Coincident Technology Victory
The Inner Ear Report:Vol. 14,#2
Source: Coincident Technology
Price: $4,599.00 US
Rating: 3 1/2 notes

The head designer at Coincident Technology, Israel Blume, is perpetually striving to improve his designs by applying proven science and innovative deliberation. He has been designing and manufacturing loudspeaker systems for about 10 years and, in the process, has created a number of exceptional designs-most of which have been reviewed in this magazine. His latest effort is the model Victory which is said to be "an all-out assault on the state of the art high sensitivity, high impedance loudspeakers". Blume's earlier high-end loudspeaker models have established a blueprint for high impedance and super sensitivity. They are obviously designed to work well with modern vacuum tube amplifiers, especially single ended designs.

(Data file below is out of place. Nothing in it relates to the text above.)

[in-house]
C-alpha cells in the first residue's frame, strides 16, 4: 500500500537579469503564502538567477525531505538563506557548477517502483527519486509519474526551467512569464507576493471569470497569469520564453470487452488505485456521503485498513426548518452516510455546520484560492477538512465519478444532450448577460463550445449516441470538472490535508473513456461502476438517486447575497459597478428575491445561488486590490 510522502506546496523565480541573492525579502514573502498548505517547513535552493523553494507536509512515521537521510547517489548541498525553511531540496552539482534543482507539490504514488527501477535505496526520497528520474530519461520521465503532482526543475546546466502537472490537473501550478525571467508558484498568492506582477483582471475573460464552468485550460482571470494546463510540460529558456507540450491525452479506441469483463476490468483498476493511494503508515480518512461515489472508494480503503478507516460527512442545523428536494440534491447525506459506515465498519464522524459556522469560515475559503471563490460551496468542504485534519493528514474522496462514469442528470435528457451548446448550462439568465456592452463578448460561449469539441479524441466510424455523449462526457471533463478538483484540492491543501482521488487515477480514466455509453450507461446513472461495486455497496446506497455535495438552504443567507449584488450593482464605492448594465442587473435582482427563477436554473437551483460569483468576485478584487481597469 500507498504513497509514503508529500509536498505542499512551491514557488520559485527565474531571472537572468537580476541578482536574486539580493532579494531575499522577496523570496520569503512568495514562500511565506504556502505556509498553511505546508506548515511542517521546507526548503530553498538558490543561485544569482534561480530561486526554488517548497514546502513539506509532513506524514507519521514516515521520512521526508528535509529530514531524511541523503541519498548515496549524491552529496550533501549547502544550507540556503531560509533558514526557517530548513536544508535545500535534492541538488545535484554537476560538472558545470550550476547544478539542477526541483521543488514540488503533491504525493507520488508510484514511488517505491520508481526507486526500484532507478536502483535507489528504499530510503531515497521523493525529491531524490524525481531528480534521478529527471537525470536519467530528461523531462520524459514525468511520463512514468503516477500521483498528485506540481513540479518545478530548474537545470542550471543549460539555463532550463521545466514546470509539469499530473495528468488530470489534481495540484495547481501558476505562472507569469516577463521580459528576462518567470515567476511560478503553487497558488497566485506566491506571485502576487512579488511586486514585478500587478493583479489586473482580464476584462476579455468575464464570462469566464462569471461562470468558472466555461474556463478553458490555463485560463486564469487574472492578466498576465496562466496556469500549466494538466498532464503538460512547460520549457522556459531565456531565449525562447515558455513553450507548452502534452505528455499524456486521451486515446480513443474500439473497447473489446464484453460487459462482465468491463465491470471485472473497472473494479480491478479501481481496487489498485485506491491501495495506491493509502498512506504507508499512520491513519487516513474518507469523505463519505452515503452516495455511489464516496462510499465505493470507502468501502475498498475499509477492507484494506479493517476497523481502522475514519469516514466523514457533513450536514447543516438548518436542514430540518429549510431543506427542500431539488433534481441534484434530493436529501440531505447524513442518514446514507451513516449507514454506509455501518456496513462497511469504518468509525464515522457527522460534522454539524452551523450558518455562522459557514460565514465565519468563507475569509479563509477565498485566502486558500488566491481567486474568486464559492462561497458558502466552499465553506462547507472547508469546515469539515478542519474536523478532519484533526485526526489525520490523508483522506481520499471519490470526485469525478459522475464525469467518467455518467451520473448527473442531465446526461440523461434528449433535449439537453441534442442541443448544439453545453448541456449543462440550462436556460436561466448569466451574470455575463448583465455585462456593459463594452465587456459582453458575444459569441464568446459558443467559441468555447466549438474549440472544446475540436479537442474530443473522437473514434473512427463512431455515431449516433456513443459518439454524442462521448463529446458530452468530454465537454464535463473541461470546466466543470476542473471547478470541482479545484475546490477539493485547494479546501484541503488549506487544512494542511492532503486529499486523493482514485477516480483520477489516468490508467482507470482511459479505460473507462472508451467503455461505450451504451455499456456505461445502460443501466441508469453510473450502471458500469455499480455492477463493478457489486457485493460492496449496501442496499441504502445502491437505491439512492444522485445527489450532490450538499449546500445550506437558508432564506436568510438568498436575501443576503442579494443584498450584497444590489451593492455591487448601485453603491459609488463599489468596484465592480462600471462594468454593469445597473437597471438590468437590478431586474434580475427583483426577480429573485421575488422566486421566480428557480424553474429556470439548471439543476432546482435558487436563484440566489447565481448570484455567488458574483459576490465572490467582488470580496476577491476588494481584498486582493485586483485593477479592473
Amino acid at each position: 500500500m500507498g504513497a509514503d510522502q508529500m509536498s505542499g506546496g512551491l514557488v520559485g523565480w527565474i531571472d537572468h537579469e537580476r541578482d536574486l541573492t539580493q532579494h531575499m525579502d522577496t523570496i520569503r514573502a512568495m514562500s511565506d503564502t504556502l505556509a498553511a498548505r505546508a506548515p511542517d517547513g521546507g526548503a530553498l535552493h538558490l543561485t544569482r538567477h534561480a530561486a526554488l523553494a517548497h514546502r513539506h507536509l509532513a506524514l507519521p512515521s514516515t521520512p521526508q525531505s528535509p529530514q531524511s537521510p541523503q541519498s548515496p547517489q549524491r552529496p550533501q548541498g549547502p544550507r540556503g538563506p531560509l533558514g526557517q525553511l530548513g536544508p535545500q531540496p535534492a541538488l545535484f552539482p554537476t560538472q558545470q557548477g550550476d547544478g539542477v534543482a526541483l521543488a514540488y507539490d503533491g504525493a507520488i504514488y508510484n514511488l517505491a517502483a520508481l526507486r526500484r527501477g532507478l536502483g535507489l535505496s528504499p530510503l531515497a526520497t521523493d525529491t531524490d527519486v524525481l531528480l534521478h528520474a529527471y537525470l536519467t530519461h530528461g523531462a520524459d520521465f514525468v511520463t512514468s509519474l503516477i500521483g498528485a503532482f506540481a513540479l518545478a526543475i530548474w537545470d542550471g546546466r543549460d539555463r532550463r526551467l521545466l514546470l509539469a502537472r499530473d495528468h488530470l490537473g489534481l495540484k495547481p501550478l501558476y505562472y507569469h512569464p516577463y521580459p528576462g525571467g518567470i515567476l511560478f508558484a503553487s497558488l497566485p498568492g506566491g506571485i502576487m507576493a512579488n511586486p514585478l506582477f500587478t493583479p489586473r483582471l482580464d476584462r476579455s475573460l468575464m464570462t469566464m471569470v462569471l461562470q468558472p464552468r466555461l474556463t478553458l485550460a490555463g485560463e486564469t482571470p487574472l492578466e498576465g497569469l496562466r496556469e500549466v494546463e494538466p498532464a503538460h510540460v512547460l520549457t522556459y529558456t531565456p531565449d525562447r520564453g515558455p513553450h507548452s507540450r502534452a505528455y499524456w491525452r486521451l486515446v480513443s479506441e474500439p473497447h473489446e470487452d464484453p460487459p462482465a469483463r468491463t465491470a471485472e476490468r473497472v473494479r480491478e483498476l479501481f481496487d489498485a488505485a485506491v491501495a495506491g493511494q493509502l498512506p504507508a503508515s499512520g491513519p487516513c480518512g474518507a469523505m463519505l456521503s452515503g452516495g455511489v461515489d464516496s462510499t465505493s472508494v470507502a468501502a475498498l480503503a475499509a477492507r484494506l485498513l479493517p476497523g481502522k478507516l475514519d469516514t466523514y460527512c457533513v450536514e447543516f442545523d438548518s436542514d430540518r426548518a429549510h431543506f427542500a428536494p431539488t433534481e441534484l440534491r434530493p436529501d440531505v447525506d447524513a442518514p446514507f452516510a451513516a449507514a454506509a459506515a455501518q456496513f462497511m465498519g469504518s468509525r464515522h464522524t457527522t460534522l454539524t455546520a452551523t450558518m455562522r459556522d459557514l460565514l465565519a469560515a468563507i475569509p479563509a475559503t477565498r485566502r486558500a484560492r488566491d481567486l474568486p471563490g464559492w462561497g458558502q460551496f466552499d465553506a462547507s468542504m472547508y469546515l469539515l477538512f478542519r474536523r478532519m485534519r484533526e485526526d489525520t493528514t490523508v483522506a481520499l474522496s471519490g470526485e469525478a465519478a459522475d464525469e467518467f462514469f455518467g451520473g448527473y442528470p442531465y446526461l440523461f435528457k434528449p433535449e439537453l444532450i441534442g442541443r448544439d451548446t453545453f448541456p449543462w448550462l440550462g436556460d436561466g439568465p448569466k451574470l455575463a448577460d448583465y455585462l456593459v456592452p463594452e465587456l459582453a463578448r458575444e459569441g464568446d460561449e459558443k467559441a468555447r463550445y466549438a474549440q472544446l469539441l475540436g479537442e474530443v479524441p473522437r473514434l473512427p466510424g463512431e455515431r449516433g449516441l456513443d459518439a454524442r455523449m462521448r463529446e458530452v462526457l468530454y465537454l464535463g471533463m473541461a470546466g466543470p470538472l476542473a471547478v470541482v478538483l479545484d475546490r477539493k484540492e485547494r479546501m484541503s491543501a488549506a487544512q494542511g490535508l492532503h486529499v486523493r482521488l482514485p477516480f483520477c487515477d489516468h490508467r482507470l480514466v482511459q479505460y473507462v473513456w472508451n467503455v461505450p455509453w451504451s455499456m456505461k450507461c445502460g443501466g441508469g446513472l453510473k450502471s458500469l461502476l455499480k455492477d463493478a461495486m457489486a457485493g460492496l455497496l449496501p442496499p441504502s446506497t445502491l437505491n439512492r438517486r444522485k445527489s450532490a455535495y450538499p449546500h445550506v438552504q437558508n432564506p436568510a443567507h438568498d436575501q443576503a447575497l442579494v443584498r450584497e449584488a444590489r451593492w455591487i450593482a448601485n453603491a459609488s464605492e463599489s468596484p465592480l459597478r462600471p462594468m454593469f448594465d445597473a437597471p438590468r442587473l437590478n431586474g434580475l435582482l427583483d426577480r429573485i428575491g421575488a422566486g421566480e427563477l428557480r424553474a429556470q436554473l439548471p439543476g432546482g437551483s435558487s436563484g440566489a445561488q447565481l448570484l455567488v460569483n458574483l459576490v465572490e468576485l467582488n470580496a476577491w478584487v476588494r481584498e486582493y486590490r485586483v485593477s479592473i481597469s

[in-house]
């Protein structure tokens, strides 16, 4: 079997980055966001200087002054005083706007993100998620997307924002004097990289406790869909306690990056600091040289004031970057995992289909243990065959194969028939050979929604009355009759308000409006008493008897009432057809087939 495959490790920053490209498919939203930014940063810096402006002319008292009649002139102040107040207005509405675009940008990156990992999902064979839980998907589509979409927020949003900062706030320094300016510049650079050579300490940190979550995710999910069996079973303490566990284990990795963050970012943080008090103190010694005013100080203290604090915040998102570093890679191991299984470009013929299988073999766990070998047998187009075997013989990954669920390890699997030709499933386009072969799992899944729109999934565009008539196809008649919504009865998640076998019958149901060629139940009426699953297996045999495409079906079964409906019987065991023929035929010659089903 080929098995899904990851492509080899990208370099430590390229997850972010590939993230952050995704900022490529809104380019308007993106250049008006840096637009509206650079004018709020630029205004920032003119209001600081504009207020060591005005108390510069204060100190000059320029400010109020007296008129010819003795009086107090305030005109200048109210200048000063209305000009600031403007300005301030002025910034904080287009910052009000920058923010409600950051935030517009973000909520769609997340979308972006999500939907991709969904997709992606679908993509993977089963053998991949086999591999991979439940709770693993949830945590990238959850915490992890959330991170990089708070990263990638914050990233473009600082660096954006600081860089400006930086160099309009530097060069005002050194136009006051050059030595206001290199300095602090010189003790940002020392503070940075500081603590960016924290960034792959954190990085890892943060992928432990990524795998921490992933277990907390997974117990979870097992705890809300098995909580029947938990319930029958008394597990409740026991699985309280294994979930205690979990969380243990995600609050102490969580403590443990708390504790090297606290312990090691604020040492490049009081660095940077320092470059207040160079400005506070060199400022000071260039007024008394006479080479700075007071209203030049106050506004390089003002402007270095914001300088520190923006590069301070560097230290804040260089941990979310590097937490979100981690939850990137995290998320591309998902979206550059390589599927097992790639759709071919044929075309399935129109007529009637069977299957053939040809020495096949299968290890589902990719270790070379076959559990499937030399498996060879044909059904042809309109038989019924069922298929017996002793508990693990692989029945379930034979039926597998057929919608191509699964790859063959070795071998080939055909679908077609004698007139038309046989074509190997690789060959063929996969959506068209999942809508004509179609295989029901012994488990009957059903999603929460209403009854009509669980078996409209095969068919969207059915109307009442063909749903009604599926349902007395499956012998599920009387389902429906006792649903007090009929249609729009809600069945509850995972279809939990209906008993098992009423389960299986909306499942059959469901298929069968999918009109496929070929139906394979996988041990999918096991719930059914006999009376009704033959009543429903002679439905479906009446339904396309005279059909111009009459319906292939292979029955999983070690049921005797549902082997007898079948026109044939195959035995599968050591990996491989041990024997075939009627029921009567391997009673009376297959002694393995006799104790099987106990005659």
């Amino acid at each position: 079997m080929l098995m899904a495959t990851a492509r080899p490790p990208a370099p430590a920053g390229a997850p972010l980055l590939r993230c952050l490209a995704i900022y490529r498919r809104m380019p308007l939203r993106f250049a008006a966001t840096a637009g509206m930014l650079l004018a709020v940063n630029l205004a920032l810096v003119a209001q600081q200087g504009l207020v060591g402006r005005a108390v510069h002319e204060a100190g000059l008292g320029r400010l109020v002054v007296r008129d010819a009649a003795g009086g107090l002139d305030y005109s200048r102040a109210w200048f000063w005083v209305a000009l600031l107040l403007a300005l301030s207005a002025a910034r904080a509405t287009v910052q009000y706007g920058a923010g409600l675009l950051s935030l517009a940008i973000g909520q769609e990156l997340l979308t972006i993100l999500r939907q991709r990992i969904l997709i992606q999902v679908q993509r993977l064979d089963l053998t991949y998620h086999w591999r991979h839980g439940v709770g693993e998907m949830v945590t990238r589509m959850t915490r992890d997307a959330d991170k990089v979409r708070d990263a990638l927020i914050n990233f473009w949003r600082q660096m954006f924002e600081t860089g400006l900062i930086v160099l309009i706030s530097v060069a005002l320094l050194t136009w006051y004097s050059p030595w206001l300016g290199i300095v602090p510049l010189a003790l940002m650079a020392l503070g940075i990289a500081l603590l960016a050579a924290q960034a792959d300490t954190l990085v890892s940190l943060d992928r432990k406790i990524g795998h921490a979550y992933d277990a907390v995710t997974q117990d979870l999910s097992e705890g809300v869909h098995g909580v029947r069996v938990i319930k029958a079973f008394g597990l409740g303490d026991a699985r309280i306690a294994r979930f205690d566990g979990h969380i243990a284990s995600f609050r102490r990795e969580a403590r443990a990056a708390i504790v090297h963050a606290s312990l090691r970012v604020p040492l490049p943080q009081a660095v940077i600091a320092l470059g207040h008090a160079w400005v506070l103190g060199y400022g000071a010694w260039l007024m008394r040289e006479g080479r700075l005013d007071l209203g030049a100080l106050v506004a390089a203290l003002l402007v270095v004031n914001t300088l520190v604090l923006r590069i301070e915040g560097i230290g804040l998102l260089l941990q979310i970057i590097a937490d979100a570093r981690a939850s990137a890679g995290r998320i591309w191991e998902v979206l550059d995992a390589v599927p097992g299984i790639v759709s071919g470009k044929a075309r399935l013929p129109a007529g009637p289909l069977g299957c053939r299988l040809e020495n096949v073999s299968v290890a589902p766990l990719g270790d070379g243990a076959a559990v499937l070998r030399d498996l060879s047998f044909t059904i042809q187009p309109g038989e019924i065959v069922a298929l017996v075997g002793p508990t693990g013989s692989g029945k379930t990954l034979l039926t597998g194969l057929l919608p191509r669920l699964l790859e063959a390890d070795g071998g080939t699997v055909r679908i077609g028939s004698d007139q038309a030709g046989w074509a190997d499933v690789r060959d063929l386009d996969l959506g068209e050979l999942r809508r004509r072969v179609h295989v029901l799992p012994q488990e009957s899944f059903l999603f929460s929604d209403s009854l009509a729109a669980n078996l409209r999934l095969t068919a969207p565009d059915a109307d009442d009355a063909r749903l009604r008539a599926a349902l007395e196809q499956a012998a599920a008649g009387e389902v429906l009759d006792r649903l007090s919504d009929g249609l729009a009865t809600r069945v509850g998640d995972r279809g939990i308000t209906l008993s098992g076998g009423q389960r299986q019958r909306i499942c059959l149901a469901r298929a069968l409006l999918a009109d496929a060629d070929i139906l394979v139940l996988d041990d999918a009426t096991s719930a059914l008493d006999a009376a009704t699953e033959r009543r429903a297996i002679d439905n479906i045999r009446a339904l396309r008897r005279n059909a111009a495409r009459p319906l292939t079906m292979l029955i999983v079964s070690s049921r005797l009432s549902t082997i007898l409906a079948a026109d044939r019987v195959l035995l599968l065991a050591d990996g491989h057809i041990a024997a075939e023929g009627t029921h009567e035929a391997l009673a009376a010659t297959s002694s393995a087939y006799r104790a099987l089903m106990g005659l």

As we have reviewed most Coincident loudspeakers and awarded a couple of models top rating, we were immediately struck by similarities in design and style which brings us to their...

The similarities begin with the slim, tall cabinets which are immaculately finished, blending easily with almost any decor and any size listening room. Each enclosure stands 42 inches high with a footprint of 9 inches wide and 14 inches deep. Our samples came in a beautiful red cherry veneer; light cherry and black lacquer finishes are also available.

The design, though somewhat similar to the earlier Eclipse models (reviewed in Vol. 11#4), differs mainly in that the traditional tweeter has been replaced by an isodynamic planar driver, a ribbon-type unit which offers a very high sensitivity. This design is rather unique as ultra light Kapton film is employed here and works in conjunction with two rows of Neodymium and Barrium Ferrite to cover about 90% of the vibrating surface.